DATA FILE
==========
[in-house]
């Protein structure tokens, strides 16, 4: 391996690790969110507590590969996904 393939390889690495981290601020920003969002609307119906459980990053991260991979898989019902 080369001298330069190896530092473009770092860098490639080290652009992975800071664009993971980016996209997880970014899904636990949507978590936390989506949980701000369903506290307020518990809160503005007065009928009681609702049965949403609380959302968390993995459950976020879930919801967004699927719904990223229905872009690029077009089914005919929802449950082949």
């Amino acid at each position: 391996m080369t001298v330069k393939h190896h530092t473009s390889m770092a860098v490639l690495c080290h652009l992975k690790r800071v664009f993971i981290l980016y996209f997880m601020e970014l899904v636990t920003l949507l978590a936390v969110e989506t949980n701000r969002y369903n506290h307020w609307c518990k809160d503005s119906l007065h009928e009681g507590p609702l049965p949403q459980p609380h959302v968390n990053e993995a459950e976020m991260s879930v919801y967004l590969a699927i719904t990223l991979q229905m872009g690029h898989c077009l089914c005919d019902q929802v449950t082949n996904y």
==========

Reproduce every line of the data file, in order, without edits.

[in-house]
């Protein structure tokens, strides 16, 4: 391996690790969110507590590969996904 393939390889690495981290601020920003969002609307119906459980990053991260991979898989019902 080369001298330069190896530092473009770092860098490639080290652009992975800071664009993971980016996209997880970014899904636990949507978590936390989506949980701000369903506290307020518990809160503005007065009928009681609702049965949403609380959302968390993995459950976020879930919801967004699927719904990223229905872009690029077009089914005919929802449950082949």
């Amino acid at each position: 391996m080369t001298v330069k393939h190896h530092t473009s390889m770092a860098v490639l690495c080290h652009l992975k690790r800071v664009f993971i981290l980016y996209f997880m601020e970014l899904v636990t920003l949507l978590a936390v969110e989506t949980n701000r969002y369903n506290h307020w609307c518990k809160d503005s119906l007065h009928e009681g507590p609702l049965p949403q459980p609380h959302v968390n990053e993995a459950e976020m991260s879930v919801y967004l590969a699927i719904t990223l991979q229905m872009g690029h898989c077009l089914c005919d019902q929802v449950t082949n996904y």